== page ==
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home : religion : inspirational reflections July 9, 2020

3/29/2020 12:29:00 PM
Jesus And The Pandemic Of Loneliness
Charles R. Swindoll — 'Life is  10% what happens to you and  90% how you react to it.'

Charles R. Swindoll — 'Life is 
10% what happens to you and 
90% how you react to it.'

Rev. Susan Smith
Emanuel Reformed Church

We are all learning a new way to live with social distancing in the coronavirus pandemic. Today we must stay six feet apart from those around us. Even family members avoid touching or close contact with those they love. Recently my son returned to this area from Los Angeles, but we were not able to hug or even stand close to each other. He is staying with friends in Charlotte for now to protect me but I know coronavirus is there too so I don’t know when I will be able to hug him again.

It is heart breaking to hear the stories of people who are dying alone without their loved ones to hold their hand in their final moments. Pastors are giving last rites over the phone. People sick with the disease are quarantined for weeks. Healthcare workers are sleeping in their garages to protect their families. Stay at home orders for those who live alone is even more isolating.

The coronavirus is causing a pandemic of loneliness in humanity, but we have been here before. In Biblical times leprosy was an incurable contagious bacterial infection that was spread from person to person by coughing or nasal droplets like the coronavirus. Those with the disease had to practice extreme social distancing too.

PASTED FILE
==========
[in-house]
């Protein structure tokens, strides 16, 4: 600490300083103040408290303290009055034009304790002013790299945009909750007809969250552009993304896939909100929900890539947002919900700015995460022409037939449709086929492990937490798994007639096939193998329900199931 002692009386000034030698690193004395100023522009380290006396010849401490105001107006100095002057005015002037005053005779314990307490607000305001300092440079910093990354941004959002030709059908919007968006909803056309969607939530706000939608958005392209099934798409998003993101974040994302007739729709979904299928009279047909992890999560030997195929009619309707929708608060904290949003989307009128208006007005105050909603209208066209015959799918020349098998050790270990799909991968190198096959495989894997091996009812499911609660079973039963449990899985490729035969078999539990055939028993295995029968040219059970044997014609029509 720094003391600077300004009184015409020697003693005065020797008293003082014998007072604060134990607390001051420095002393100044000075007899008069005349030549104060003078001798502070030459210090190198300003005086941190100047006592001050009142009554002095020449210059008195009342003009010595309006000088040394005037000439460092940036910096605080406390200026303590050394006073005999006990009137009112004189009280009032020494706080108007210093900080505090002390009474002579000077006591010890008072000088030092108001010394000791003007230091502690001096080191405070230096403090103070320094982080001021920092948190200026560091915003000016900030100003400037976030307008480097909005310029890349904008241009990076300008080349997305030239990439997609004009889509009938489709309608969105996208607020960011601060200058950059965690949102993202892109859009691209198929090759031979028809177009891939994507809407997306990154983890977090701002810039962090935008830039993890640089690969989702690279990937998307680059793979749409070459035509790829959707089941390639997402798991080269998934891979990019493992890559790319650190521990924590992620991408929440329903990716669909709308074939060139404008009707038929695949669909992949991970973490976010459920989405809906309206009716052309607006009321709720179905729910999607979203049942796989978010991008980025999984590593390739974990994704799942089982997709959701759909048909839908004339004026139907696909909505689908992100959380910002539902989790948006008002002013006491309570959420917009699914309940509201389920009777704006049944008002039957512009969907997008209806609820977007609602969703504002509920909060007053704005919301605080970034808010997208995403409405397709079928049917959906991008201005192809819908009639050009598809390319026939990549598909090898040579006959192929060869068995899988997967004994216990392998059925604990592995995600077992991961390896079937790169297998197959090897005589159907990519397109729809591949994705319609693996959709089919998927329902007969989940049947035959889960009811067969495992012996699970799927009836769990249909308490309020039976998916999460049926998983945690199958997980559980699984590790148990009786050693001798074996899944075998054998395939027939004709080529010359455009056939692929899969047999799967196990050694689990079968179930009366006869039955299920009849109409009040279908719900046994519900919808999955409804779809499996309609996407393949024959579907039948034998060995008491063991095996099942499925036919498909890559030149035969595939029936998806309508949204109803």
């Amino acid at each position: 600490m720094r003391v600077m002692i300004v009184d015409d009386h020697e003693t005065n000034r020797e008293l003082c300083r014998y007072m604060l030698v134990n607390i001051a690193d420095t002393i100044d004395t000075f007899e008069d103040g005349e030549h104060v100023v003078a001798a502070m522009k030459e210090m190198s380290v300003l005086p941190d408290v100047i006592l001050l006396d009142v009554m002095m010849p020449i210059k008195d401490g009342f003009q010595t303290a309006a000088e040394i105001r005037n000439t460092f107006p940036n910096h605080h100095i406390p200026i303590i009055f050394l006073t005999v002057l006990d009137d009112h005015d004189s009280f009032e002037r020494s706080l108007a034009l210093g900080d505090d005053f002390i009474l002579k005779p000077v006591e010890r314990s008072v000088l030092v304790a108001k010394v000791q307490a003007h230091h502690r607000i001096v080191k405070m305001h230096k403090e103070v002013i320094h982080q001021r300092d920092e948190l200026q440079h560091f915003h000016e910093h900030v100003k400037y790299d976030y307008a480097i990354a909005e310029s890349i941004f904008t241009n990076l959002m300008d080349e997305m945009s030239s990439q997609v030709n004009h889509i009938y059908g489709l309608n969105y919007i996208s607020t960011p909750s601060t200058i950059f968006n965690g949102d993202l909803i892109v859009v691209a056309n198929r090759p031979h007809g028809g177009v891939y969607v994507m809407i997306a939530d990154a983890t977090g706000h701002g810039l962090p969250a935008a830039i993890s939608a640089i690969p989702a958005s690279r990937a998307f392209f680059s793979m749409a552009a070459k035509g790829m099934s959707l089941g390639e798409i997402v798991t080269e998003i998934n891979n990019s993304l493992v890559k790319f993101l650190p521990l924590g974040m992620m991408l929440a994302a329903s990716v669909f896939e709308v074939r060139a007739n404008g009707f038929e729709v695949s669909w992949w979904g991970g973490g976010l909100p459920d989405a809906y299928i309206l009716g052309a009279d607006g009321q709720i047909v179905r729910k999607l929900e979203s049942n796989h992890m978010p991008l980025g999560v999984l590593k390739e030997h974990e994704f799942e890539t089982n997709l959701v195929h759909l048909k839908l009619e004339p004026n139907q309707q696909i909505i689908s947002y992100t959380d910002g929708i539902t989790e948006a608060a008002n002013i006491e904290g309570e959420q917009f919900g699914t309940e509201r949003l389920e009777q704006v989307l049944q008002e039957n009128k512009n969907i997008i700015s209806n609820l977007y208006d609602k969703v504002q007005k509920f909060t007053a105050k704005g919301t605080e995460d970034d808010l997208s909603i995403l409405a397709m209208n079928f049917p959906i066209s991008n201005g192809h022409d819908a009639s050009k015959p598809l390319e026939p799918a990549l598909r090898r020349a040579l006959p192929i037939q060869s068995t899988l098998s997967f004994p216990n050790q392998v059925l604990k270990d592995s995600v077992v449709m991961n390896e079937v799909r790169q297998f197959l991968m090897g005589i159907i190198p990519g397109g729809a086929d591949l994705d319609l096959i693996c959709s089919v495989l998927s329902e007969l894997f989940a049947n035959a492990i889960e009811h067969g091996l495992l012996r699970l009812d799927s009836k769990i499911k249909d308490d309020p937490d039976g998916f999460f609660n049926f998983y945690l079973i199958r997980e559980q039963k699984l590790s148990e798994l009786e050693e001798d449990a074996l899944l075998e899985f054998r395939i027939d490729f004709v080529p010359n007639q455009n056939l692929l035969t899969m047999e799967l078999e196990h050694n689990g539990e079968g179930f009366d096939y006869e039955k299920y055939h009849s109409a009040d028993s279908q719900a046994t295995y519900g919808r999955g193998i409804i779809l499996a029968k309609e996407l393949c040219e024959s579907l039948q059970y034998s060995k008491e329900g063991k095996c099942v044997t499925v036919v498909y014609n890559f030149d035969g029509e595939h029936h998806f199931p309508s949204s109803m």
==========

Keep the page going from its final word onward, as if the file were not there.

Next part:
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Leviticus 13:45

45 “Anyone who is discovered to have leprosy must tear his clothes and let his hair grow in wild disarray, and cover his upper lip and call out as he goes, “I am a leper, I am a leper.” Those with leprosy were not allowed to live in any community with their own people. A leper wasn’t allowed to come within six feet of any other human, including his own family. They were forbidden from coming within 150 feet of anyone when the wind was blowing and lived in isolated communities with other lepers to contain the spread of the disease. Without telephones, the internet, and social media they were even lonelier than we are in their distress.

Considering what we are going though now, we can get a new appreciation for how Jesus healed a leper in Mark 1:40-45:

40Now a leper came to Him, imploring Him, kneeling down to Him and saying to Him, “If You are willing, You can make me clean.” 41 Then Jesus, moved with compassion, stretched out His hand and touched him, and said to him, “I am willing; be cleansed.” 42 As soon as He had spoken, immediately the leprosy left him, and he was cleansed.

Jesus radiated God’s presence and love so profoundly that even though this leper was to call out “I’m a leper” and not go with in six feet of anyone he went straight up to Jesus and knelt at his feet. Jesus did not draw back and His willingness to touch the leaper surely meant as much as the healing that followed. God had touched him when no one else could or would and he was made whole.

Today doctors, nurses, and first responders are the hands of Jesus touching people with coronavirus when no one else can. Their touch surely means as much as the care they are giving, and we thank God for them. Jesus can touch us in our six feet of personal space, in our homes, and in this pandemic of loneliness. Nothing, not even the coronavirus, can separate us from the presence and love of God.

Rev. Smith is the pastor of Emanuel Reformed Church and can be reached at 828-962-8196 or

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